Private versus public: Benefits of building a private cloud

The cloud holds several advantages over traditional server architecture. But will large enterprises gain more value from a public or private cloud model?

Should you have your own private cloud?

Most businesses can’t afford their own private island, but many do feel it’s worthwhile to invest in a private cloud. In fact, 27% of respondents in Readership Survey 2011 are currently developing a private cloud. That’s a significantly more involved process than simply deploying applications to a public cloud. Here’s a brief overview of the pros and cons of implementing a private cloud and how to make sure you get your money’s worth.

To start, it’s important to know what apples-to-apples comparison you’re using. There are two ways to look at the pros and cons of a private cloud. The first is to compare this kind of cloud to an internal, non-cloud infrastructure. The other is to compare the private cloud to the public cloud. The list of benefits is very different depending on which comparison you’re making.

Private cloud comparison #1

A private cloud has a significant advantage over the traditional dedicated hosting model when it comes to managing resources. Instead of having a collection of web, active directory, CRM and app servers (many of which will be underutilized much of the time), you can have a few private cloud servers or hypervisors that fill all these roles. Load balancing technology allows you to ensure that these resources are used to maximize efficiency and minimize costs. You can also add more virtual servers as needed via a third-party cloud provider. The private cloud servers are still located behind the outer firewall and your database servers are kept behind yet another firewall where they are doubly secure. 

Private cloud comparison #2

A private cloud has a number of features that simply aren’t available in the public cloud. Greater control over the security measures implemented (e.g. network isolation, firewalls, database privacy, and secure connectivity) are the biggest selling points for many corporations. Enterprises that need to customize their cloud also appreciate the flexibility of the private cloud vs. the more “one-size-fits-all” environment of the public cloud. If your business handles a lot of data, you may also enjoy the ability to back up your data more quickly and effectively in a private cloud instead of relying on backups that take place at a pace that’s directly tied to your internet speed.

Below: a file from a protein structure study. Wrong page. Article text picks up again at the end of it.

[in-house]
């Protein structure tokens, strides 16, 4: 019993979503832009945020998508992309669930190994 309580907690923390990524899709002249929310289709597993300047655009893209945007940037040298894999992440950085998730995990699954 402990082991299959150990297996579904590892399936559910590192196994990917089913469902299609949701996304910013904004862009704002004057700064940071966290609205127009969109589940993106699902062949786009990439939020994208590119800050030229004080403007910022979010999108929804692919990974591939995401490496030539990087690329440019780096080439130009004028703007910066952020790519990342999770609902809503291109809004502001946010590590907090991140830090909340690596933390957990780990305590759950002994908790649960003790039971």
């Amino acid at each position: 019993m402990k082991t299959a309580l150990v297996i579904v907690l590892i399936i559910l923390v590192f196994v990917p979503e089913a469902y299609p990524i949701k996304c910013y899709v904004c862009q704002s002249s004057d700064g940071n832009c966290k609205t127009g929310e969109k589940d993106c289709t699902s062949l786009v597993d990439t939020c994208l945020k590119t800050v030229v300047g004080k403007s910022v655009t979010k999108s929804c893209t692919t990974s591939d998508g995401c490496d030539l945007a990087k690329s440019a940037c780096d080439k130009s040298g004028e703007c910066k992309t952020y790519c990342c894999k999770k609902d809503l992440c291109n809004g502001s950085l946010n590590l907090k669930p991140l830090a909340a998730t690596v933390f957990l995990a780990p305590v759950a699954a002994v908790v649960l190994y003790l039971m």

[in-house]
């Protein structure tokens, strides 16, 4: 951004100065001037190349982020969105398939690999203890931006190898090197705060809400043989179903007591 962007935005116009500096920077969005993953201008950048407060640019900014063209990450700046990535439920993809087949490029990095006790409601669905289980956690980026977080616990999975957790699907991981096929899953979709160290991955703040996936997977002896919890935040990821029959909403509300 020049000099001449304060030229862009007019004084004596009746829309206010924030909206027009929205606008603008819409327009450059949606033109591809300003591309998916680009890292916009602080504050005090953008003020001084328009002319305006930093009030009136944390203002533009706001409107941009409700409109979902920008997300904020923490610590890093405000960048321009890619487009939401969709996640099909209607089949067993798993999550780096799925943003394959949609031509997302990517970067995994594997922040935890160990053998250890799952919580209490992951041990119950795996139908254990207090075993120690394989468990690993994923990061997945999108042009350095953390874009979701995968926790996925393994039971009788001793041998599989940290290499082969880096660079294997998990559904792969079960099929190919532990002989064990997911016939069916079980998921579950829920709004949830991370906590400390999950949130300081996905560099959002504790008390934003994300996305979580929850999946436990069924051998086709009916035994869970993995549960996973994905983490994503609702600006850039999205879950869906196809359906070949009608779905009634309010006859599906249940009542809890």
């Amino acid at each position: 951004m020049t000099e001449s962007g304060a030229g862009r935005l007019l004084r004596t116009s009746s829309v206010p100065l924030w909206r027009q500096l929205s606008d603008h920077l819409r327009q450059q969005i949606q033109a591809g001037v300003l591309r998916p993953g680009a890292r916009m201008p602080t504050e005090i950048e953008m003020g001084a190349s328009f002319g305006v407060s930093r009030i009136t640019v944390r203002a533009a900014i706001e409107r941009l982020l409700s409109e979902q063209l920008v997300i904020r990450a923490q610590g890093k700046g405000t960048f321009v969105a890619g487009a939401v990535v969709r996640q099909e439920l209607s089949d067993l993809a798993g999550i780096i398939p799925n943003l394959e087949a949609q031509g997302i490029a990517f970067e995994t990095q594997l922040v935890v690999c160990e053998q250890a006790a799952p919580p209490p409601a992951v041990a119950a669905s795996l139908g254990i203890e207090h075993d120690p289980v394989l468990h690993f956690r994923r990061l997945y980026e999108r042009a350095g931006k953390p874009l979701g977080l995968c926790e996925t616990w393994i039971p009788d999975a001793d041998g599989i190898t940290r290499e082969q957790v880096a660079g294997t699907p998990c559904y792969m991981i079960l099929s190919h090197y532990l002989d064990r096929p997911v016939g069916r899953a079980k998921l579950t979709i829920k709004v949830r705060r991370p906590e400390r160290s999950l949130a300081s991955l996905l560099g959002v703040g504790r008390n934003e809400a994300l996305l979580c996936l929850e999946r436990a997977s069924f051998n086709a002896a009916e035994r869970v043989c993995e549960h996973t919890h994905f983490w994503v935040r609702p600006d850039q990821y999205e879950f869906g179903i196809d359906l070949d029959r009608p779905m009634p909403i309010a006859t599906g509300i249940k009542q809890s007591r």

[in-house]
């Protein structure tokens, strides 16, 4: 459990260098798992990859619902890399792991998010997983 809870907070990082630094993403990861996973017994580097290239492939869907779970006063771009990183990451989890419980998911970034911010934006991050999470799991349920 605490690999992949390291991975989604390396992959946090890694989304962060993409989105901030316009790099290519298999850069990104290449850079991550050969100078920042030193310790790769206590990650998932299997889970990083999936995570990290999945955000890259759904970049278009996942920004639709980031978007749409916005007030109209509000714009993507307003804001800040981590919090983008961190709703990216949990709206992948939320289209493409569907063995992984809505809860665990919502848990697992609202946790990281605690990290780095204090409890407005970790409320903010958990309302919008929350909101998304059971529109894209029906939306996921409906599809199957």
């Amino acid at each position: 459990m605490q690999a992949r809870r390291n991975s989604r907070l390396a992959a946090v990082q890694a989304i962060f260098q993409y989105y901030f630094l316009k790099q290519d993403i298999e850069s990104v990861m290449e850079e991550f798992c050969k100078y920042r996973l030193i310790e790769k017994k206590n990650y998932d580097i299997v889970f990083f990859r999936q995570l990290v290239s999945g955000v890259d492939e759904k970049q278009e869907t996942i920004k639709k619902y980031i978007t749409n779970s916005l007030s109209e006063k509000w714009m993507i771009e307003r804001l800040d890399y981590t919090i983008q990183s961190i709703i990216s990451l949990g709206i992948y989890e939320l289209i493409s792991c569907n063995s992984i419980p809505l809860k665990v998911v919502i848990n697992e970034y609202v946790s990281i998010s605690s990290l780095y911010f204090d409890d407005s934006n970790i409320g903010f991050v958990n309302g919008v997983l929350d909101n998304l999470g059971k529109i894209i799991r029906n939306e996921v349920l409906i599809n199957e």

The main drawback of a private cloud is that it does cost more than going with a public cloud. These higher prices can involve upfront costs, usage fees and maintenance/administration resources. However, with a private cloud you may have less risk of being locked in to a specific vendor. When you maintain more ownership, responsibility and control, it’s easier to make changes and migrate to new apps based on strategic business initiatives rather than what your cloud provider has available. That being said, larger companies are most likely to achieve the economy of scale necessary to see a significant ROI in a private cloud.

Build or “buy” your private cloud

Naturally, some benefits and drawbacks vary depending on whether you set up an internal private cloud or have it hosted by a third party. has a list of questions that can help you decide which approach is right for your organization based on what you’re trying to achieve. For example, it may make more sense to switch to an internal private cloud setup if you can reuse some of your existing infrastructure for that purpose.

Assuming you are interested in building and/or implementing a private cloud with the assistance of a third party, you’ll want to make sure the vendor offers a level of service that makes their fees worthwhile. Here are some areas where you should be asking questions:

  • Where will the servers be located? Dedicated servers can be hosted off-site or on-site. This will determine who is responsible for physically maintaining them and keeping them secure. Your location’s server room may actually be less well-equipped than a data center of a major private cloud provider.
  • Who is responsible for day-to-day management? The external cloud provider should be taking on a substantial amount of responsibility for managing the infrastructure, OS, updates, etc. Otherwise, you’re not really freeing up much of your own IT resources by migrating to the cloud. Server and storage virtualization should make the admin work that you do handle in-house easier and more transparent. 
  • Is scalability readily available? Just because you use a private cloud shouldn’t mean you are limited to only a certain amount of server space (assuming the vendor is physically hosting your servers in their data centers). Instead, you should have scalability and burstable computing power substantially similar to what’s accessible to public cloud users. Ideally, scaling should be a process you can automate based on your own business criteria to ensure availability while tightly controlling costs.


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